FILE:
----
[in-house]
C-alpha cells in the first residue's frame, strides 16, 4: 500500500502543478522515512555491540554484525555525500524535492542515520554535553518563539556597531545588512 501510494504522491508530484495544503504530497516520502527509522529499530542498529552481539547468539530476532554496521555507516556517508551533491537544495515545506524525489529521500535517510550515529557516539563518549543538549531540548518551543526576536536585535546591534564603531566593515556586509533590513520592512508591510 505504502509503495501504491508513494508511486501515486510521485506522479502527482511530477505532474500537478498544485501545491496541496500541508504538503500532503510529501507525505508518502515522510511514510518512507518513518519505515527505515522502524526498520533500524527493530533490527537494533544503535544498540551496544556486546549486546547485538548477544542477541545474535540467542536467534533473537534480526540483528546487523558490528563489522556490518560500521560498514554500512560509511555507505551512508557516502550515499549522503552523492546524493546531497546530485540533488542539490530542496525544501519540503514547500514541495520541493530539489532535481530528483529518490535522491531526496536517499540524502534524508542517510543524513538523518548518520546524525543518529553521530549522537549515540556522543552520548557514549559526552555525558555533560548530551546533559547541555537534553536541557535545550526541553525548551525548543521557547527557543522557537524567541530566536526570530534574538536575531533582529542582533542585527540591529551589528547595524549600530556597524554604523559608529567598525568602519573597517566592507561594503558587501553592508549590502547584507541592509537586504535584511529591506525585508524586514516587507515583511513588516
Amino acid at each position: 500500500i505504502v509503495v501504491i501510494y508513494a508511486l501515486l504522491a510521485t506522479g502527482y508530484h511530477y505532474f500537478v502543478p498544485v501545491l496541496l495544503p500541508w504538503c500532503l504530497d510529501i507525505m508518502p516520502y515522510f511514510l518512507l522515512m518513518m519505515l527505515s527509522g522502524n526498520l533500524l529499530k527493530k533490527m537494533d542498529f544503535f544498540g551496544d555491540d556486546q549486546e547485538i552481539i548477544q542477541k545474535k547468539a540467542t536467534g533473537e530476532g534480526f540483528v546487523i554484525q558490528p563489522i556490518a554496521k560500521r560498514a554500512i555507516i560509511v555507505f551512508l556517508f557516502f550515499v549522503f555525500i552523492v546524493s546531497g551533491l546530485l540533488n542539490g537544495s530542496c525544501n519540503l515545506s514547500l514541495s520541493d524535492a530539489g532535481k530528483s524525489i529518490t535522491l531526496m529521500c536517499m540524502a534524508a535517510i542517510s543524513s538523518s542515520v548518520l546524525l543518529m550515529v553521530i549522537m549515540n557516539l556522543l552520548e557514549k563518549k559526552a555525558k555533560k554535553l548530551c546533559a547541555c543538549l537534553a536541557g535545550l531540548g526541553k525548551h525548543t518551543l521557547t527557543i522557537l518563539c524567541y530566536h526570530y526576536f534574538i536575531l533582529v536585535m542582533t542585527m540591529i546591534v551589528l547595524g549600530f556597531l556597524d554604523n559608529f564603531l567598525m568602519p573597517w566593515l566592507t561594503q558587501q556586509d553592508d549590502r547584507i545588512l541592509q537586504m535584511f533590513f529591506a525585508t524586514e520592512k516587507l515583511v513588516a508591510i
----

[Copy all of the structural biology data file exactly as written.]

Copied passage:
[in-house]
C-alpha cells in the first residue's frame, strides 16, 4: 500500500502543478522515512555491540554484525555525500524535492542515520554535553518563539556597531545588512 501510494504522491508530484495544503504530497516520502527509522529499530542498529552481539547468539530476532554496521555507516556517508551533491537544495515545506524525489529521500535517510550515529557516539563518549543538549531540548518551543526576536536585535546591534564603531566593515556586509533590513520592512508591510 505504502509503495501504491508513494508511486501515486510521485506522479502527482511530477505532474500537478498544485501545491496541496500541508504538503500532503510529501507525505508518502515522510511514510518512507518513518519505515527505515522502524526498520533500524527493530533490527537494533544503535544498540551496544556486546549486546547485538548477544542477541545474535540467542536467534533473537534480526540483528546487523558490528563489522556490518560500521560498514554500512560509511555507505551512508557516502550515499549522503552523492546524493546531497546530485540533488542539490530542496525544501519540503514547500514541495520541493530539489532535481530528483529518490535522491531526496536517499540524502534524508542517510543524513538523518548518520546524525543518529553521530549522537549515540556522543552520548557514549559526552555525558555533560548530551546533559547541555537534553536541557535545550526541553525548551525548543521557547527557543522557537524567541530566536526570530534574538536575531533582529542582533542585527540591529551589528547595524549600530556597524554604523559608529567598525568602519573597517566592507561594503558587501553592508549590502547584507541592509537586504535584511529591506525585508524586514516587507515583511513588516
Amino acid at each position: 500500500i505504502v509503495v501504491i501510494y508513494a508511486l501515486l504522491a510521485t506522479g502527482y508530484h511530477y505532474f500537478v502543478p498544485v501545491l496541496l495544503p500541508w504538503c500532503l504530497d510529501i507525505m508518502p516520502y515522510f511514510l518512507l522515512m518513518m519505515l527505515s527509522g522502524n526498520l533500524l529499530k527493530k533490527m537494533d542498529f544503535f544498540g551496544d555491540d556486546q549486546e547485538i552481539i548477544q542477541k545474535k547468539a540467542t536467534g533473537e530476532g534480526f540483528v546487523i554484525q558490528p563489522i556490518a554496521k560500521r560498514a554500512i555507516i560509511v555507505f551512508l556517508f557516502f550515499v549522503f555525500i552523492v546524493s546531497g551533491l546530485l540533488n542539490g537544495s530542496c525544501n519540503l515545506s514547500l514541495s520541493d524535492a530539489g532535481k530528483s524525489i529518490t535522491l531526496m529521500c536517499m540524502a534524508a535517510i542517510s543524513s538523518s542515520v548518520l546524525l543518529m550515529v553521530i549522537m549515540n557516539l556522543l552520548e557514549k563518549k559526552a555525558k555533560k554535553l548530551c546533559a547541555c543538549l537534553a536541557g535545550l531540548g526541553k525548551h525548543t518551543l521557547t527557543i522557537l518563539c524567541y530566536h526570530y526576536f534574538i536575531l533582529v536585535m542582533t542585527m540591529i546591534v551589528l547595524g549600530f556597531l556597524d554604523n559608529f564603531l567598525m568602519p573597517w566593515l566592507t561594503q558587501q556586509d553592508d549590502r547584507i545588512l541592509q537586504m535584511f533590513f529591506a525585508t524586514e520592512k516587507l515583511v513588516a508591510i